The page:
Democrats Losing Ground in Midterm Election Polls
Printer-friendly versionPDF version
a a
 
Type Size: Small
The Fiscal Times
May 6, 2014

As North Carolina Republicans go to the polls on Tuesday to choose a nominee to challenge Democratic Sen. Kay Hagan, the political terrain appears more and more treacherous for the Democrats heading into the fall midterm elections.

With the control of the Senate at stake, a maddening uneven economic recovery, an unpopular health care law, and President Obama’s persistently low standing in the polls are conspiring to undermine the Democrats’ outside chance of hanging onto the upper chamber and reducing the GOP majority in the House.

Related: A New Tidal Wave of Money Could Decide Senate Races

A national survey by the Pew Research Center and USA TODAY, conducted April 23-27 among 1,501 adults (including 1,162 registered voters), found that 47 percent of registered voters across the country support the Republican candidate in their district or lean Republican, while 43 percent favor the Democratic candidate or lean Democratic.

The trend over the past six months in the so-called generic ballot shows that Democrats have lost ground. In October, Democrats held a six-point lead (49 percent to 43 percent) in midterm voting preferences.

While a majority of voters (54 percent) say that Obama will not be a factor in their vote this fall, 26 percent see their vote as a blow against the president while only16 percent see it as a vote for the president. In February 2010, 24 percent of voters saw their vote as for Obama while about as many (20 percent) considered it a vote against him.

Pew’s findings are little different from other polls conducted in recent week, in which Obama looms as a major drag on the Democrats’ prospects this fall – in part because of the widespread unpopularity of his signature Affordable Care Act.

Related: Obama’s Falling Ratings Hurt Dems in Midterms

Obama’s overall job approval rating has shown virtually no change dating back to last December. Currently 44 percent of the public approve of the job he is doing as president while 50 percent disapprove, according to the Pew-USA TODAY poll.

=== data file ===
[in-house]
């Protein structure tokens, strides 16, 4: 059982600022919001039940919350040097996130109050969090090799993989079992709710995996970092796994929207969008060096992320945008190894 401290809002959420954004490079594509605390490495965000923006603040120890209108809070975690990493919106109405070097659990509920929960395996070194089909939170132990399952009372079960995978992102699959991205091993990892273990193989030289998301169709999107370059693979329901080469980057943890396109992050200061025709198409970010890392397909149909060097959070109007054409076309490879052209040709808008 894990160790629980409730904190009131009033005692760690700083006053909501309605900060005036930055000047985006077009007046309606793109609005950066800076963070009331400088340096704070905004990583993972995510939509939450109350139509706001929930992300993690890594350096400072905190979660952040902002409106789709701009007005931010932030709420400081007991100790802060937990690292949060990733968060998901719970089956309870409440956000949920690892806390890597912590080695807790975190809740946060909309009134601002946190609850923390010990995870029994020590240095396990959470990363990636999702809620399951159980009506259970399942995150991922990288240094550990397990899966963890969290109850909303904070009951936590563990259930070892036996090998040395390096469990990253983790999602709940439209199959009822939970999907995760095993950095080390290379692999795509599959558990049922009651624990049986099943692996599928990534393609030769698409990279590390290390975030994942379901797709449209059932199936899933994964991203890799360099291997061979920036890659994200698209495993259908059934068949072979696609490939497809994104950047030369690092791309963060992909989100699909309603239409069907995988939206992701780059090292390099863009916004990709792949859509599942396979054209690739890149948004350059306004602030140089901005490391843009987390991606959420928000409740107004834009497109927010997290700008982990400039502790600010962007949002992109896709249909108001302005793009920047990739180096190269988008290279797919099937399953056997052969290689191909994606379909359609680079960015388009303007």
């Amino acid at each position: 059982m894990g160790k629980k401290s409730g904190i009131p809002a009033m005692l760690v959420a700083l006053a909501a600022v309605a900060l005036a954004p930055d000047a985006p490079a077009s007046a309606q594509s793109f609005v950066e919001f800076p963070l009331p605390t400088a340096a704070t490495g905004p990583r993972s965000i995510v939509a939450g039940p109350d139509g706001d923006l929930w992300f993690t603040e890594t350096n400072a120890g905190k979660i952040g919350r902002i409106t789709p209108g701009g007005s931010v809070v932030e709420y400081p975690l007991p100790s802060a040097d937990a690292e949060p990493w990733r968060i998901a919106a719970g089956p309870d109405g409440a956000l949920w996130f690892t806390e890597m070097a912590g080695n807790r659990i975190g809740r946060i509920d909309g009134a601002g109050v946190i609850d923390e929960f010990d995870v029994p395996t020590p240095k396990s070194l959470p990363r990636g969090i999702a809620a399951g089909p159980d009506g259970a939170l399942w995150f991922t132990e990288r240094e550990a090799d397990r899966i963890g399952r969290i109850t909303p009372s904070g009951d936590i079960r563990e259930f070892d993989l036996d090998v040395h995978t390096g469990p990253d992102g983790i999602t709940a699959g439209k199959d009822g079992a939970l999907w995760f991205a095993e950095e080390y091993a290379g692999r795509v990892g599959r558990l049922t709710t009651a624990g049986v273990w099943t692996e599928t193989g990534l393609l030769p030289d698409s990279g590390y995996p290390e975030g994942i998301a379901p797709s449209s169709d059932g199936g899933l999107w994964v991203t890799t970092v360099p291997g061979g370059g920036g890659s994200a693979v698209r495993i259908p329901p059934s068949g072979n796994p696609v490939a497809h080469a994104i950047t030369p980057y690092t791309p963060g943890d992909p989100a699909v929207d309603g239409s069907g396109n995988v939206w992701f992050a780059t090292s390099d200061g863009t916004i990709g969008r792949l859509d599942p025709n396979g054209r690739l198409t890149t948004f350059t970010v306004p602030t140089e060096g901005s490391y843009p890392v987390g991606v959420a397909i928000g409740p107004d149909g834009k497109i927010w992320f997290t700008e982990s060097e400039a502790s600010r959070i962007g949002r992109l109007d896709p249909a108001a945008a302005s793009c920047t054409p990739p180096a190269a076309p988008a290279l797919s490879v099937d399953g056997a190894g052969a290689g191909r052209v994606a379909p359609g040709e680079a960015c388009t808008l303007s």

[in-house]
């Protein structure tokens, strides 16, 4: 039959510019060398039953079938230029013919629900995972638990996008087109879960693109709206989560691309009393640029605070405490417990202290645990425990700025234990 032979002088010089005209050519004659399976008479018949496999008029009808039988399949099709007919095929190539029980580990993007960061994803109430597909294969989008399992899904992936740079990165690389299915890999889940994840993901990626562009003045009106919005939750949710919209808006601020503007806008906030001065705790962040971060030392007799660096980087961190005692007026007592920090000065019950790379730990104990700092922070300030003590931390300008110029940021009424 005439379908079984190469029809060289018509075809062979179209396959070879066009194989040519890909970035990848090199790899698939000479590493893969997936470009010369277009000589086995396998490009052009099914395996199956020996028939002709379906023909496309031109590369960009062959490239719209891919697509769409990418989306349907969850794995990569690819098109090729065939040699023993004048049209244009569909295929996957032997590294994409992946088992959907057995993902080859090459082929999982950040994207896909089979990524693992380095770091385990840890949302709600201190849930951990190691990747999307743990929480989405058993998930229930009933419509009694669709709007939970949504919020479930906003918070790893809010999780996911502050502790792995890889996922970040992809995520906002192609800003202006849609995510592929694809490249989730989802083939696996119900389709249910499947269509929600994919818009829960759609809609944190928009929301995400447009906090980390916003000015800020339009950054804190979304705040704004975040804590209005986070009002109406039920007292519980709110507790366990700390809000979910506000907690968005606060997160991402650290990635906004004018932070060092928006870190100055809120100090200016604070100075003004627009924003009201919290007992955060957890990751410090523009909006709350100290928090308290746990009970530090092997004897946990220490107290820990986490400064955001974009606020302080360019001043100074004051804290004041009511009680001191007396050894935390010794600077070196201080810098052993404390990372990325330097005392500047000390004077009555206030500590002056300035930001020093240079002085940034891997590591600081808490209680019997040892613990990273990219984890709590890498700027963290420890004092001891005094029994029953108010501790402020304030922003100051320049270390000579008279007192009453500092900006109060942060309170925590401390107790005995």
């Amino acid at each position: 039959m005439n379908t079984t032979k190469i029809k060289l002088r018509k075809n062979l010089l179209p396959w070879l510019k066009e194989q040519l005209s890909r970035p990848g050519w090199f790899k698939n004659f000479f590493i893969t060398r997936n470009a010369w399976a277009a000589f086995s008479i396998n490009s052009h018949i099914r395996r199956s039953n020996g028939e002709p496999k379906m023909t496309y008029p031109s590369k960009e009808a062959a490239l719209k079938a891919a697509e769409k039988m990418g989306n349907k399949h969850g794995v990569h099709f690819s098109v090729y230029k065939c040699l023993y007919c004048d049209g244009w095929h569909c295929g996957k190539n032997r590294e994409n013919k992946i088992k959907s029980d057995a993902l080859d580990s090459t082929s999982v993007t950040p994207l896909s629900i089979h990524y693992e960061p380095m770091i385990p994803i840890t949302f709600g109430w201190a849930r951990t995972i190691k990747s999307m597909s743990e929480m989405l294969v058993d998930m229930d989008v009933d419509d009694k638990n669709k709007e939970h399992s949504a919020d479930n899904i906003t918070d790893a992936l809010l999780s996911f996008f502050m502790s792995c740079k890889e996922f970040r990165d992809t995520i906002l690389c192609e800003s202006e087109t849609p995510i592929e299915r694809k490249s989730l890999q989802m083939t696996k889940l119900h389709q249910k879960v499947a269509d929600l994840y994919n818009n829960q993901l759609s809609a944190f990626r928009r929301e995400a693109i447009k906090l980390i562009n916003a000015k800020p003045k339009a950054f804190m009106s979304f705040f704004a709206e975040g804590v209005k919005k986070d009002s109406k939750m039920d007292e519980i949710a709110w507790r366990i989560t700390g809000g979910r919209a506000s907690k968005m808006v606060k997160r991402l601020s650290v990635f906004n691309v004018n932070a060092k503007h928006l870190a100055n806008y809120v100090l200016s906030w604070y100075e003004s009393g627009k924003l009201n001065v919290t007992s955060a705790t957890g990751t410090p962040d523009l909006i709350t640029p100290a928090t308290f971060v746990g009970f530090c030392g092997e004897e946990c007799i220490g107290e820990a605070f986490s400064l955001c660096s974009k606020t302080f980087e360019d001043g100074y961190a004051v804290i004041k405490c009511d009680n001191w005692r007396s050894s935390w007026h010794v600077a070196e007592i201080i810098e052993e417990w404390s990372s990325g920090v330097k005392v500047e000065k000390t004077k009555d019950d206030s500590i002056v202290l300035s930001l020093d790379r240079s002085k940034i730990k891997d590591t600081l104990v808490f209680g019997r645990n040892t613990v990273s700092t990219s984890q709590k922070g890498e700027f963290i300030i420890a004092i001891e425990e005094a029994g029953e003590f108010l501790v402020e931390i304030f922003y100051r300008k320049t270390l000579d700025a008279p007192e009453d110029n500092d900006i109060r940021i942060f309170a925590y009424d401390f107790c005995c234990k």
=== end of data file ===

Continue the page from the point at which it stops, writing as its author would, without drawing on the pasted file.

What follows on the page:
In late April 2010, Obama’s job rating was slightly more positive than negative (47 percent approve, 42 percent disapprove). Obama’s rating varied little over the remainder of the campaign four years ago.

If it’s of any consolation to the White House, Obama’s current approval measure is much higher than  that of former Republican President George W. Bush  at this point in Bush’s 2006 midterm, and Obama is less of a drag on his party’s midterm prospects than Bush was.

In April 2006, Bush had a 35 percent job rating and twice as many voters considered their midterm vote as an expression of opposition to the president than as a signal of support (34 percent to 17 percent).

The latest survey was conducted before last Friday’s jobs report, which showed that the unemployment rate had fallen to 6.3 percent, its lowest level since 2008, and that the economy had added 288,000 jobs.

Related: Obamacare Update: Lots of Unanswered Questions

However, more than 800,000 people left the labor force. From the public’s point of view, jobs remain scarce: 65 percent say jobs in their community are difficult to find while 27 percent say there are plenty of jobs available.

Today’s election in North Carolina is being closely watched as Republicans choose a candidate to challenge Hagan, one of the most vulnerable Democratic Senate incumbents seeking another term.  The high profile race has drawn a GOP field of nine candidates.

The top three GOP hopefuls in that race are state House Speaker Thom Tillis, Greg Brannon, a physician and Mark Harris, pastor at First Baptist Church of Charlotte. The latest poll gives Tillis 40 percent of the vote, the minimum needed to avoid a runoff election July 15. That same poll had Brannon with 28 percent and Harris with 15 percent.

Top Reads from The Fiscal Times:

Washington Editor and D.C. Bureau Chief Eric Pianin is a veteran journalist who has covered the federal government, congressional budget and tax issues, and national politics. He spent over 25 years at The Washington Post.